National Poetry Month – Tony Reevy

I first met Tony a year and a half ago when we were both invited to read at Malaprops Bookstore in Asheville, as part of its monthly Poetrio. I fell in love with his book cover for Passage. I have a weakness for old black and white photos.

The title conveys movement, and Tony’s poems move me. We’re on the ships that carry passengers to Ellis Island, we feel their excitement and apprehension. We’re here as these new immigrants find their way in a new country with their welcome or rejection, their hard work or lack of work. We dance and sing with them as they celebrate their traditions, making their new home feel more like home.

From Passage, published by Iris Press, posted with the poet’s permission.

The Debt (A Tartozas)

Creosote smell, ties spaced

just wrong for my

footfalls. Mama walking

the rails with me, thirteen

miles to Portage. No

train today, mines running

just twice a week.


Uncle’s house, doilies

under the lamps. But Mama

and me come back

with no money. Pap

yelling, Never go there

again. I paid his way

to Amerika. He’s no

brother of mine now.


I run out to the spring,

watch the crystal water

spill and gurgle, hold

my hand in till

it’s numb.


Sunday Csardas

Wood crackles in the stove,

and smoke mixed

with cabbage reeks.


Kitchen winter-cold despite

the fire. Ma is rolling

halupki. Pap walks up


behind her, clasps

her waist. She looks

up, turns to him


and they dance, csadras

without music, brogans

and high buttons


thumping, slapping on the kitchen

plank floor. The fiddle’s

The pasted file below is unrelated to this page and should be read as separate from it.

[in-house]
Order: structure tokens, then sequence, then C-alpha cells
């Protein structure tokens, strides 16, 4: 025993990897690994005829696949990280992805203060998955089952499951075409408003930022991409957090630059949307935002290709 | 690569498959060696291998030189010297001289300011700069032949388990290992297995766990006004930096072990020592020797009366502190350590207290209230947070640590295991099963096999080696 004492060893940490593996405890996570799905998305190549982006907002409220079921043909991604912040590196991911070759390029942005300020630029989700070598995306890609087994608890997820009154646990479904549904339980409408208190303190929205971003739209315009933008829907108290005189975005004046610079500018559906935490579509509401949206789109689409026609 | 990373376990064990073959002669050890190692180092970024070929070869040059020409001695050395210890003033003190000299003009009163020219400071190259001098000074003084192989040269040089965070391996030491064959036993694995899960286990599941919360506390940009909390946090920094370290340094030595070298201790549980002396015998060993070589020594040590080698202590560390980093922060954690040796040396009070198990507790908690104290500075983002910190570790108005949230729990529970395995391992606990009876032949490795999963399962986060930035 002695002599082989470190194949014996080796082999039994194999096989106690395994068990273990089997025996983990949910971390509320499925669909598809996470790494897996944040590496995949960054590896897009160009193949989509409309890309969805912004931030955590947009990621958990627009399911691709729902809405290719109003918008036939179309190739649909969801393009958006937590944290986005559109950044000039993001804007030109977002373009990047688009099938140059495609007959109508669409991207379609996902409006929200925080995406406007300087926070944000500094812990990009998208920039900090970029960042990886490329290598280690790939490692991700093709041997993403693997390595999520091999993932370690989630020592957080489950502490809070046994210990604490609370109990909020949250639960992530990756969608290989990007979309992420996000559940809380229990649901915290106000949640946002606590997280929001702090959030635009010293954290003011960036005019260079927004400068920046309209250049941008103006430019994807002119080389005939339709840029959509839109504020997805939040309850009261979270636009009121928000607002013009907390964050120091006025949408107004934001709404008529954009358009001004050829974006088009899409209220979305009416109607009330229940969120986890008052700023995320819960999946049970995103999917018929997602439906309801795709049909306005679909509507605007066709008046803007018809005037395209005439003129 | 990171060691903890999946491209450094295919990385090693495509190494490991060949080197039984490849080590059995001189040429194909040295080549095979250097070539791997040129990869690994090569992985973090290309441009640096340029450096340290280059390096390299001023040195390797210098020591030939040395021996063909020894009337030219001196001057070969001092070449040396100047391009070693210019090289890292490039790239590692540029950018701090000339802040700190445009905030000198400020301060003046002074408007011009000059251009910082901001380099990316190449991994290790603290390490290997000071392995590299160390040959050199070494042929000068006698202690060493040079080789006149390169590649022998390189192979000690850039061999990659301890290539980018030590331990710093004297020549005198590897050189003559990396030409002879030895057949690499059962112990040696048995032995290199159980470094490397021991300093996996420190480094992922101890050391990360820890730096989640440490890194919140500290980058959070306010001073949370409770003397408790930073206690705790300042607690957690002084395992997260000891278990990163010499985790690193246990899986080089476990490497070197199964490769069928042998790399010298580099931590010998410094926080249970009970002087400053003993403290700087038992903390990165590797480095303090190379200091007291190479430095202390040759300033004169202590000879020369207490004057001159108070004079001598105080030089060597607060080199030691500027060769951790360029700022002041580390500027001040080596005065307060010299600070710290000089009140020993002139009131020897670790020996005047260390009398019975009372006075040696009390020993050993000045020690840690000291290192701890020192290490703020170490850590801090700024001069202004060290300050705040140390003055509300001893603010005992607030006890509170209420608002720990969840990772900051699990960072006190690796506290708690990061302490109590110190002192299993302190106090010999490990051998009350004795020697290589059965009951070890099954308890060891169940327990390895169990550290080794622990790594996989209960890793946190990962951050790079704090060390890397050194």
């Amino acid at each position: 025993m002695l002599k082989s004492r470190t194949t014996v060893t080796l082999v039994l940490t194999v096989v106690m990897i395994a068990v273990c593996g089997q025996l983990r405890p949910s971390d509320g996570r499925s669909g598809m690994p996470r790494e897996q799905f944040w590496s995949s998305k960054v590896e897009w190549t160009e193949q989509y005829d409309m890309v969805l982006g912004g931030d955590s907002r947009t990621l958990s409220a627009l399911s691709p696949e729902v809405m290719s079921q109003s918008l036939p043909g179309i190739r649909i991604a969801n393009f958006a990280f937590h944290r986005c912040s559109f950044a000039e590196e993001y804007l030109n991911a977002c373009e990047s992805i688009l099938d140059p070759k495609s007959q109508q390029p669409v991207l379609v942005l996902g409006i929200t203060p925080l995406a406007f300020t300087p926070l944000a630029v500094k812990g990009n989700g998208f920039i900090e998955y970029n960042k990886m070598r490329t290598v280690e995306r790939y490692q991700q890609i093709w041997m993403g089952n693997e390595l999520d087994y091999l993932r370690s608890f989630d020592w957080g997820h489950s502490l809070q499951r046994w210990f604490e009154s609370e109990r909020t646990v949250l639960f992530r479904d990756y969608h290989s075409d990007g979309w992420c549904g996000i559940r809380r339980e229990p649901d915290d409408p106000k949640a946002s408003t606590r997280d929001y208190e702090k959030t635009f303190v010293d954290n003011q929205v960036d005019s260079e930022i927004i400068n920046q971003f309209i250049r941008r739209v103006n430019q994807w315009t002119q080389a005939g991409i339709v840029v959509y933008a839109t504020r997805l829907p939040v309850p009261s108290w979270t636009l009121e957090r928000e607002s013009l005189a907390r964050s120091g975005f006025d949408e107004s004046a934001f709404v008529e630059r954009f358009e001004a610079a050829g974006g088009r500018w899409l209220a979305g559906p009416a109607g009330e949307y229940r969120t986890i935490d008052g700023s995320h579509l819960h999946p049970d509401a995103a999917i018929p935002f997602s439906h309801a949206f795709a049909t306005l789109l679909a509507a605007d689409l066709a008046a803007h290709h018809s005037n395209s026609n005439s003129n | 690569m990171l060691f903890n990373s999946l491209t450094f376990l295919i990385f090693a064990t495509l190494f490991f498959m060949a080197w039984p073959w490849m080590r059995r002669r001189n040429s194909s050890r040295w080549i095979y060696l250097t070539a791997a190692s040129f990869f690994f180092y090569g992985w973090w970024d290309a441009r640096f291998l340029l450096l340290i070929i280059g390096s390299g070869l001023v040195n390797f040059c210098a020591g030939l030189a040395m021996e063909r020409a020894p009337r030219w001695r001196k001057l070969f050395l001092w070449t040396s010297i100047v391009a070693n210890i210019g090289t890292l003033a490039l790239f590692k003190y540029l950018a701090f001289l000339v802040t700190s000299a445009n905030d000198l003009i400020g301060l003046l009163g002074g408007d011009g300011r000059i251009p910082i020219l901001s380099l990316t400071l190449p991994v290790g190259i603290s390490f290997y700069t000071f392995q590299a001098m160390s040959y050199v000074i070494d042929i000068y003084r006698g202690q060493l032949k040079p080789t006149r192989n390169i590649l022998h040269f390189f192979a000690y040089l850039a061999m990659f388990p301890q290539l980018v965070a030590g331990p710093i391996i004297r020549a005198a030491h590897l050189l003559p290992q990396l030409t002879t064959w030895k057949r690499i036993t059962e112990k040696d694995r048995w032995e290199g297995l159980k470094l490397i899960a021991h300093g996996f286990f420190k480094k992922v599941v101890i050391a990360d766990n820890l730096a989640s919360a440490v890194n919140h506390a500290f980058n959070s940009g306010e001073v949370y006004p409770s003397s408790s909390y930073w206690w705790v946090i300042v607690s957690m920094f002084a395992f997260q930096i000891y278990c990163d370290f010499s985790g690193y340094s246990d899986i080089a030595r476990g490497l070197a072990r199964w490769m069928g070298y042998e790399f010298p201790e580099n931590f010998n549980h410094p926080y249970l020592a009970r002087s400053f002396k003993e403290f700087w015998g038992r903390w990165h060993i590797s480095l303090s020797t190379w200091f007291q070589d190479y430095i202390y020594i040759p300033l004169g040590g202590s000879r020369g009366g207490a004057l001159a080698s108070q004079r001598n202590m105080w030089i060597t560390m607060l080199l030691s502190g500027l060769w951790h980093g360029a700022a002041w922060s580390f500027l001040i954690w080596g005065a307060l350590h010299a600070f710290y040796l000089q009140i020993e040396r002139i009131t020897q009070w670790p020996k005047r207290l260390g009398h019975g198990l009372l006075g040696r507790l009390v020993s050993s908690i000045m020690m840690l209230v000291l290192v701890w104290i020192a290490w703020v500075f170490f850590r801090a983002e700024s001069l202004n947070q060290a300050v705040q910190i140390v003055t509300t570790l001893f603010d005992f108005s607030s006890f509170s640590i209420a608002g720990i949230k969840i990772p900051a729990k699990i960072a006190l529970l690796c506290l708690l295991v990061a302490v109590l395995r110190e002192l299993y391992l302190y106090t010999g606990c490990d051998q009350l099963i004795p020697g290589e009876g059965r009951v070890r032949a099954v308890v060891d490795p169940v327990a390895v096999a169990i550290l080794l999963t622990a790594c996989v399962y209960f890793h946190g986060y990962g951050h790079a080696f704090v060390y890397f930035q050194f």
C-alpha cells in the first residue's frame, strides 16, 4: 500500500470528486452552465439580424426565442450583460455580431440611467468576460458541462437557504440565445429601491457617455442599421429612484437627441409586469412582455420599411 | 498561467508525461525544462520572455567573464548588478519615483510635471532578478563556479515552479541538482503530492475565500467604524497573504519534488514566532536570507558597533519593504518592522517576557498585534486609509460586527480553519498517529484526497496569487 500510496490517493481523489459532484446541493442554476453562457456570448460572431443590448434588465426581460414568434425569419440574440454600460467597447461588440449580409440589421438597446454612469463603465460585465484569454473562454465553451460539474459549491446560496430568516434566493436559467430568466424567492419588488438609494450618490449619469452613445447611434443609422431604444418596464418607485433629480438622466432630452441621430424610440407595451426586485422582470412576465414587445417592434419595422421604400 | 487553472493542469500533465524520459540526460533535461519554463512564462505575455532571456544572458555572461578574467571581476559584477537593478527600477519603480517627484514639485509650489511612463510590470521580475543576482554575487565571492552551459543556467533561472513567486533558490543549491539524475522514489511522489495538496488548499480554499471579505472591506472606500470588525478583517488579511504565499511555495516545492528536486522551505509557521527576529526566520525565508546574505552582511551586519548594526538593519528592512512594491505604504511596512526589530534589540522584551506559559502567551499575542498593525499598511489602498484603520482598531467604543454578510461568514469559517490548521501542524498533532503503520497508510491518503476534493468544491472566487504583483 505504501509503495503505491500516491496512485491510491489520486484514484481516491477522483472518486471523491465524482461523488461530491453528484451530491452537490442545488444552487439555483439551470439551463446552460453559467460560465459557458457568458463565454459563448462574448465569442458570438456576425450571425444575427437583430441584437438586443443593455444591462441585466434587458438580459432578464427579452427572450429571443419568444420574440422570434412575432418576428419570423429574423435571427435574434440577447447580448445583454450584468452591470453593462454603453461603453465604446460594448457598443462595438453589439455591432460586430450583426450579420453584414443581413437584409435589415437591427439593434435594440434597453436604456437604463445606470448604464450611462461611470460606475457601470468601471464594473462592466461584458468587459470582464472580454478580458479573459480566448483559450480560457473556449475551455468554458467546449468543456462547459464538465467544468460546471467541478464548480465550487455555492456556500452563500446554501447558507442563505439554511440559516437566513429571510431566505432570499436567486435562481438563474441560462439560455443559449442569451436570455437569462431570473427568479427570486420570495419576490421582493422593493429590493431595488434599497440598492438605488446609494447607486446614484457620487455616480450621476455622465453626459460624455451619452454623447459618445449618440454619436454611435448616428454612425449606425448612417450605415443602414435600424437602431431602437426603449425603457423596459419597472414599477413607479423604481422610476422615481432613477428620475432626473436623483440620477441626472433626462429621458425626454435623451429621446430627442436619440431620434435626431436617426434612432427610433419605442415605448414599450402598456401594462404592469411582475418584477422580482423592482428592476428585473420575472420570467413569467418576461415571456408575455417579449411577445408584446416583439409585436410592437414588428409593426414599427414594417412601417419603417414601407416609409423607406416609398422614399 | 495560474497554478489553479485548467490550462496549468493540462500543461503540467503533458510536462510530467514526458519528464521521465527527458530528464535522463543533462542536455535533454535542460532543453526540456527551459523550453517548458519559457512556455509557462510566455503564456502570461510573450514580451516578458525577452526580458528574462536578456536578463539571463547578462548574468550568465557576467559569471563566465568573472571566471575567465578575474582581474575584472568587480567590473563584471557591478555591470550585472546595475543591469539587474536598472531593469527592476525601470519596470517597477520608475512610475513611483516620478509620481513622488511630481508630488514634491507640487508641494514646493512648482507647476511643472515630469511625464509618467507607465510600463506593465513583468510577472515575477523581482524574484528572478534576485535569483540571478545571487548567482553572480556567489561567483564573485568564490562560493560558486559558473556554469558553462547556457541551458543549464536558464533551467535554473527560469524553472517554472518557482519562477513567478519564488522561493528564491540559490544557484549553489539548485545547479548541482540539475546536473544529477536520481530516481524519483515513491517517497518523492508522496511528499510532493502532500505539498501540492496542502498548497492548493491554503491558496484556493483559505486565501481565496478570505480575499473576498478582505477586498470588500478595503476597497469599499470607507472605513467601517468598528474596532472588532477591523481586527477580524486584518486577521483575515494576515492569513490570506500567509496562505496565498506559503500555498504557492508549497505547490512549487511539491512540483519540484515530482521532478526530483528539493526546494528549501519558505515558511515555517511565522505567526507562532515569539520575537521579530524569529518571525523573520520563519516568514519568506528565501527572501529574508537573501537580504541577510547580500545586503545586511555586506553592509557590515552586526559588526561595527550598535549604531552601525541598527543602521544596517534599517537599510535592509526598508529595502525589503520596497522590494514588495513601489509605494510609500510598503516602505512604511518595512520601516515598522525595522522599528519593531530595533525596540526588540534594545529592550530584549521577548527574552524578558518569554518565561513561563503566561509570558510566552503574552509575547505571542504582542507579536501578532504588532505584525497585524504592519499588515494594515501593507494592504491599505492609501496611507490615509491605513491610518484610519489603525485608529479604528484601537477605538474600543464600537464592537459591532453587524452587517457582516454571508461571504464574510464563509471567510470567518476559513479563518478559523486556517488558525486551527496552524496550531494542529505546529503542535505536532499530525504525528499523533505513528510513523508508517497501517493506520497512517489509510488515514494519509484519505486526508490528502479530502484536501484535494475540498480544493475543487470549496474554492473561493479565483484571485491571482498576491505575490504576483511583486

in the corner,


and there it stays – even

Pap can’t dance

and play at once.


Bus Brown’s Funeral

Seventies tin-box car

crawl-climbs peaks, snakes

the Shenandoah vale, past

Winchester Blue and Gray

Motel, west of Broad Top

to tiny coal town.


At ex-company house

whiff of boney-pile smoke

as women and men gather

to lay Bus

in the ground.


This black-lunged man

who labored in the Earth

each workday –

or two days a week

in Hoover times.


It’s a long road from Auld

Reekie brought this man, chest

wizened like a dried apple,

to a churchyard undercut

by company tunnels.


Where no one can stop

the craters swallowing lawns,

playgrounds as dark rocks

shift far below.


Tony answers my questions ~

On your first question, I wrote my first poem in 1981, when a student in the first-semester English Literature course at NCSU ( I remember the professor saying “whale road” to refer to the ocean a great deal). I was a civil engineering-chemistry double major. It was a rhymed poem, archaic in style, which I later lost; I do not recall the subject. What I do recall is saying, gosh, I can write a poem. But I didn’t write another poem until 1991, 10 years later, when I took the first-level creative writing course at UNC Charlotte, while working there. Most fortunately for me, my teacher was Robin Hemley, a wonderful teacher, fiction writer and non-fiction writer, who has gone on to become well-known. My first poem was, therefore, an a-ha moment that I should have followed then. But late is better than never.

On your second point, I am tempted to name a favorite poet, living or dead. But, what comes to mind first, given the politics of our times, is that I would love to have coffee with Wendell Berry and ask him what he thinks about our swing back from progressivism to what I will be bold enough to call anti-environmentalism, and also to have a chance to ask him what we can do, as individuals, to try and make this better. I would also like to ask him what his real, unvarnished opinion about mountain-top mining and those who are involved might be.

Tony’s photo by Beto Cummings



This entry was posted in Uncategorized and tagged , , . Bookmark the permalink.

Leave a Reply

Fill in your details below or click an icon to log in: Logo

You are commenting using your account. Log Out /  Change )

Twitter picture

You are commenting using your Twitter account. Log Out /  Change )

Facebook photo

You are commenting using your Facebook account. Log Out /  Change )

Connecting to %s